Dennis Siver blames supplement, new trainer for UFC 168 drug test failure

Jayne Kamin-Oncea-USA TODAY Spor

The German-Russian kickboxer says he unknowingly took a banned substance in an over-the-counter supplement.

Stop me if you've heard this one before...

UFC Featherweight Dennis Siver failed a post-fight drug test following his UFC 168 decision win over Manny Gamburyan. Siver's urine samples both popped up with some human chorionic gonadotropin (hCG) a female fertility drug often used at the end of a steroid cycle to restart natural testosterone production.

Siver says it was all a wacky mix up in a statement released to the German site Ground and Pound. Here's a translation (via MMA Fighting) of Siver's statement:

Today I would like to issue a public statement and give my fans and supporters the opportunity to form their own opinion on how the alleged doping allegations against me came about.

Last fall, my coach Niko Sulenta was diagnosed with severe cancer, which lead to me being on my own during the preparations for a UFC fight for the first time, without me being able to draw on his longstanding care and advice. Niko has always been essential to my weight reduction.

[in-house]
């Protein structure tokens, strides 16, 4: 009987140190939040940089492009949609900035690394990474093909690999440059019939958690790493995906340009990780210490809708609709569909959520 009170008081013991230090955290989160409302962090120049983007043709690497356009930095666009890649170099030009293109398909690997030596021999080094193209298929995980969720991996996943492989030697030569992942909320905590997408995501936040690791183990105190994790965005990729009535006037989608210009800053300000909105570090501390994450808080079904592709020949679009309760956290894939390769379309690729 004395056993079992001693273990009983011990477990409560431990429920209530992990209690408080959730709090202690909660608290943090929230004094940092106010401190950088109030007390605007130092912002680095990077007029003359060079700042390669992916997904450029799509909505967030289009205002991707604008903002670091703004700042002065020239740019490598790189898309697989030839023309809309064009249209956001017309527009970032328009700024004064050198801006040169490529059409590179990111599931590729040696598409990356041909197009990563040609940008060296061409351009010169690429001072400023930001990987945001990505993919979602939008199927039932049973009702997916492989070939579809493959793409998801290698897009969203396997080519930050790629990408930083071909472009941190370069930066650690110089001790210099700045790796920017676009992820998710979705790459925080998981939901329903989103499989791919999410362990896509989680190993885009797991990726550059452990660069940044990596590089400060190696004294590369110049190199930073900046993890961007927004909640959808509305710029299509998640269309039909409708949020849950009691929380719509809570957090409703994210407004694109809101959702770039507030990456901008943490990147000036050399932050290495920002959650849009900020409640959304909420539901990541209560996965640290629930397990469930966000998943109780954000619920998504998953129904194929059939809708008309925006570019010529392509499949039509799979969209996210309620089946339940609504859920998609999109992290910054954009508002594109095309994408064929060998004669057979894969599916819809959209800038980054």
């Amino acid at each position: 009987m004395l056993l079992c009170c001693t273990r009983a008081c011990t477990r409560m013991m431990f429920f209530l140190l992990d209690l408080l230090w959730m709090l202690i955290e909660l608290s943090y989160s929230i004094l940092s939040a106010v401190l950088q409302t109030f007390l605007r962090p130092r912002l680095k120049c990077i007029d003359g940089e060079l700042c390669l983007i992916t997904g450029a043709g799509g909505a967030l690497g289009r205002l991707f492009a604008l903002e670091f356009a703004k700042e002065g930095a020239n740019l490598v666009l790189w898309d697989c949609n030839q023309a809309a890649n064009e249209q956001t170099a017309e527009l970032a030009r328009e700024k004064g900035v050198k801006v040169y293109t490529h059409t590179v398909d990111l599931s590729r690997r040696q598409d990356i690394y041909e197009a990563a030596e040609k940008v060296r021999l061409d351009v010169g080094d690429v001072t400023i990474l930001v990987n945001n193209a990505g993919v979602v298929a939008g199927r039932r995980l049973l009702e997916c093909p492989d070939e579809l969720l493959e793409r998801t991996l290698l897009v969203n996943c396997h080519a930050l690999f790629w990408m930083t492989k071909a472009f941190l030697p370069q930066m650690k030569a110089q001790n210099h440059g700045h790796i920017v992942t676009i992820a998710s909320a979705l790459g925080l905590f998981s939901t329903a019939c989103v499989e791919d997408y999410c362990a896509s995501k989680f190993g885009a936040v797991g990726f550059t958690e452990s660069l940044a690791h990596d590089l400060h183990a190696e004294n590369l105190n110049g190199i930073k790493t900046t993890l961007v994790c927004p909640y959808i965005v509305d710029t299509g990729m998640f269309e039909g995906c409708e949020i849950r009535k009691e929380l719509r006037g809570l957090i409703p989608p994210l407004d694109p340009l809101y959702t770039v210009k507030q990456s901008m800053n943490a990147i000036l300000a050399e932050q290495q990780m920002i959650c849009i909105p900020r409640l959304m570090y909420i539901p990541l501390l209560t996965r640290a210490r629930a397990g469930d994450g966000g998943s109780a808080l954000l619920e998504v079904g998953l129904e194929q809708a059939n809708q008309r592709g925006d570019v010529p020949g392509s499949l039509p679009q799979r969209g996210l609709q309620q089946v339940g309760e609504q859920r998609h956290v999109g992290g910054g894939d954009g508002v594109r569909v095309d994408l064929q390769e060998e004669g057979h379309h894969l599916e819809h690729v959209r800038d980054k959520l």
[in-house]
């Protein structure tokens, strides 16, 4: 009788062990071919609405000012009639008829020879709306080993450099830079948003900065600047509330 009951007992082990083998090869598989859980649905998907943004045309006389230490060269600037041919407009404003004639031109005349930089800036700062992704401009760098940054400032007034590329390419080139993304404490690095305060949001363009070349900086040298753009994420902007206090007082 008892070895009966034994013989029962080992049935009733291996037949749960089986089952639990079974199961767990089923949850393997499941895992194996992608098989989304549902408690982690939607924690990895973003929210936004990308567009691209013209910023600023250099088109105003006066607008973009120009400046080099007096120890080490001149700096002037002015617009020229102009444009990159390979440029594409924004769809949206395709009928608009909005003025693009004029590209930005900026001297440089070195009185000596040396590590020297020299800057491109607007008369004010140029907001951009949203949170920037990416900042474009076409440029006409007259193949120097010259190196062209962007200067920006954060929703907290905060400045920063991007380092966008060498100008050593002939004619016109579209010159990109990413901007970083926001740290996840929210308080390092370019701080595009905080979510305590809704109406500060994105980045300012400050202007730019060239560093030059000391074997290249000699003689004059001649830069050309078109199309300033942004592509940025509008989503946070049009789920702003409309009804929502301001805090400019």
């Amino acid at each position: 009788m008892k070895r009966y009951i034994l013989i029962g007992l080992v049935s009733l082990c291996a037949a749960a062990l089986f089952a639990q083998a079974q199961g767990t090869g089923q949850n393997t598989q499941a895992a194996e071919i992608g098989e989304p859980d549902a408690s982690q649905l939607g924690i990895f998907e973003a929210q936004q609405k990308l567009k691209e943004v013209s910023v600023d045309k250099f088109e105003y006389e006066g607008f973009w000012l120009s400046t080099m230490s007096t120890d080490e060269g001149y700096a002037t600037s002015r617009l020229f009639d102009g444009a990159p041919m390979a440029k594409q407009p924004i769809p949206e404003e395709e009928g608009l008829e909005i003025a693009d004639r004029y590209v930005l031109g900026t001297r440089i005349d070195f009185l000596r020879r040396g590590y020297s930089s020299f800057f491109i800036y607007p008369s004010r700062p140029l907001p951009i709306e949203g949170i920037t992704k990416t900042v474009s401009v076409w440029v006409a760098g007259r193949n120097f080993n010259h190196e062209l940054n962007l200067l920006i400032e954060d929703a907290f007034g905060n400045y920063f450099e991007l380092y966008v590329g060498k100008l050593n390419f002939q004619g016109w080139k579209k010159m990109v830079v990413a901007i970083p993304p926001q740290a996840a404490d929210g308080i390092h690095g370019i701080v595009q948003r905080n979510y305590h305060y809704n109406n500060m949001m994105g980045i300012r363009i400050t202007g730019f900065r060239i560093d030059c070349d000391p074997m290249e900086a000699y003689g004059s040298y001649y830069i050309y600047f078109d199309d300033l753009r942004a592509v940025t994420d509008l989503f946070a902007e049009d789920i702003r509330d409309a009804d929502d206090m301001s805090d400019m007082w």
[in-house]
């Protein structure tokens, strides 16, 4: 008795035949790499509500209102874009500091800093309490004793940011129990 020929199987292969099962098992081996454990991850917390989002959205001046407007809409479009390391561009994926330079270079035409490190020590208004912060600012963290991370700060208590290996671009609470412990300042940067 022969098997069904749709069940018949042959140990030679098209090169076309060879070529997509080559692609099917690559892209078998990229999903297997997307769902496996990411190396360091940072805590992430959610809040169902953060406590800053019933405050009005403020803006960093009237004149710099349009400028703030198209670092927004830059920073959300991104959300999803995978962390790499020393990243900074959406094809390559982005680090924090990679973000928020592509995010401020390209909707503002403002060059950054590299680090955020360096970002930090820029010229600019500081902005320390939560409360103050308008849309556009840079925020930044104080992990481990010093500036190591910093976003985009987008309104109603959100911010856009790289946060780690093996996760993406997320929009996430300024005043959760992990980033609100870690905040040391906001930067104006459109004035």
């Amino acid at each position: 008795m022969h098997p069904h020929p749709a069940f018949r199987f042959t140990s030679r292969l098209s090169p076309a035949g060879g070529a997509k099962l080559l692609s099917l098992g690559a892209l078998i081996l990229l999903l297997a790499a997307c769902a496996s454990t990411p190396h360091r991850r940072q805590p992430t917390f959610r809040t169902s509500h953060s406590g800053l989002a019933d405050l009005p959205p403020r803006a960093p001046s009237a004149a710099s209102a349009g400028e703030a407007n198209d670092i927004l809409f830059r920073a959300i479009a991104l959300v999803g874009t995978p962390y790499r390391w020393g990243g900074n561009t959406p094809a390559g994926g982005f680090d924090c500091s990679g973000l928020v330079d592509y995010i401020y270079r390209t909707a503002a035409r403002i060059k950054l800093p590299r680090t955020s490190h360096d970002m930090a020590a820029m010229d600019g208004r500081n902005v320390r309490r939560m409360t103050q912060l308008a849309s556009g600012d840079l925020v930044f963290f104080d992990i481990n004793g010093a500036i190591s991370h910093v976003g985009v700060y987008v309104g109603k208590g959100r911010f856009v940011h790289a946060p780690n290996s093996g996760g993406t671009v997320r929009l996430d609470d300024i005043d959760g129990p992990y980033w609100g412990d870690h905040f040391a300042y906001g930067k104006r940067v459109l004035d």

So prior to UFC 168 I had to hire an external personal trainer and nutritionist to support me with making weight. The nutritionist recommended me a new diet method from the US, which had been successfully used by the stars.

Thereupon I asked, if I, as a competitive professional athlete, could safely use this supplement. This was confirmed to me. Then I committed the fatal mistake of not making sure through the UFC if individual substances from the supplement could have effects on the drug tests.

I flew to the US and won my fight. I was all the more shocked when the result of the A sample was deemed 'inconclusive' and I was hoping for the result of the B sample. They found a small component of hCG in my urine sample - a minor ingredient of the diet preparation and a substance which is banned in the UFC.

I do not want to blame anyone for this result and I take full responsibility for my gullible and careless behavior. It was my mistake and it was grossly negligent. But I distance myself from any kind of doping. In my previous sixteen UFC fights, not even the smallest banned substance has been detected. This makes the current events all the more disappointing and shocking for me and my team.

As much as I'm being sarcastic and cynical about this, the nature of the utterly unregulated supplement market is such that Siver could easily have gotten the substance in his system via an over-the-counter supplement. However, in the current drug testing regime, it's the athlete's responsibility to be aware of every substance entering his body.

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